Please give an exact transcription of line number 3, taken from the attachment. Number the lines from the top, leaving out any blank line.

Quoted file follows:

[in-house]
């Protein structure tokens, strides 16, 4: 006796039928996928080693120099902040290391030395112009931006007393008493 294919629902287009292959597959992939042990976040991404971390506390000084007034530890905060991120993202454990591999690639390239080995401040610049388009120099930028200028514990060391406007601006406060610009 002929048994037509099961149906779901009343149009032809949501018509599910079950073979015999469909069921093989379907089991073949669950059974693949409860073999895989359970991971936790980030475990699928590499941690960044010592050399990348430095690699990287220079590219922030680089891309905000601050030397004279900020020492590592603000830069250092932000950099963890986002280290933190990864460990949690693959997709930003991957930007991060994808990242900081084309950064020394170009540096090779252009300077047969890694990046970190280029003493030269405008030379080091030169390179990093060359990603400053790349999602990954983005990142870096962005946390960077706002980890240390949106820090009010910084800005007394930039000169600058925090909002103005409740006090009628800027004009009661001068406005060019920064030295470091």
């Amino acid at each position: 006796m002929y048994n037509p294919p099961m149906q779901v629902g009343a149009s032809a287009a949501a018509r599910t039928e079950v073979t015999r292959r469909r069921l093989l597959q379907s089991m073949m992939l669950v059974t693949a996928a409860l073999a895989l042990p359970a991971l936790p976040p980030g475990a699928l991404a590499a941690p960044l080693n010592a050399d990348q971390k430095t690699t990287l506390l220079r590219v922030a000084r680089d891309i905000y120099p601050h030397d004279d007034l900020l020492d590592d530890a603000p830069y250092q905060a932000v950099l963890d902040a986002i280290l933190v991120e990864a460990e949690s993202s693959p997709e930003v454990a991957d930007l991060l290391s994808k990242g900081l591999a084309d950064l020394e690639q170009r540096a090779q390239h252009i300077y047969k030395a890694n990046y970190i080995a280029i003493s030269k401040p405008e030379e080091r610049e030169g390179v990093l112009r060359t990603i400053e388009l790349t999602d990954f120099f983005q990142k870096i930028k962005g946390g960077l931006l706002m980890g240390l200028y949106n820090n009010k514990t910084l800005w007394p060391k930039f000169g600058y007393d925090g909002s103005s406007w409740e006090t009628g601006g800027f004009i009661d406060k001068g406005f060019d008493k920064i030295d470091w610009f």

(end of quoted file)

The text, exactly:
């Amino acid at each position: 006796m002929y048994n037509p294919p099961m149906q779901v629902g009343a149009s032809a287009a949501a018509r599910t039928e079950v073979t015999r292959r469909r069921l093989l597959q379907s089991m073949m992939l669950v059974t693949a996928a409860l073999a895989l042990p359970a991971l936790p976040p980030g475990a699928l991404a590499a941690p960044l080693n010592a050399d990348q971390k430095t690699t990287l506390l220079r590219v922030a000084r680089d891309i905000y120099p601050h030397d004279d007034l900020l020492d590592d530890a603000p830069y250092q905060a932000v950099l963890d902040a986002i280290l933190v991120e990864a460990e949690s993202s693959p997709e930003v454990a991957d930007l991060l290391s994808k990242g900081l591999a084309d950064l020394e690639q170009r540096a090779q390239h252009i300077y047969k030395a890694n990046y970190i080995a280029i003493s030269k401040p405008e030379e080091r610049e030169g390179v990093l112009r060359t990603i400053e388009l790349t999602d990954f120099f983005q990142k870096i930028k962005g946390g960077l931006l706002m980890g240390l200028y949106n820090n009010k514990t910084l800005w007394p060391k930039f000169g600058y007393d925090g909002s103005s406007w409740e006090t009628g601006g800027f004009i009661d406060k001068g406005f060019d008493k920064i030295d470091w610009f």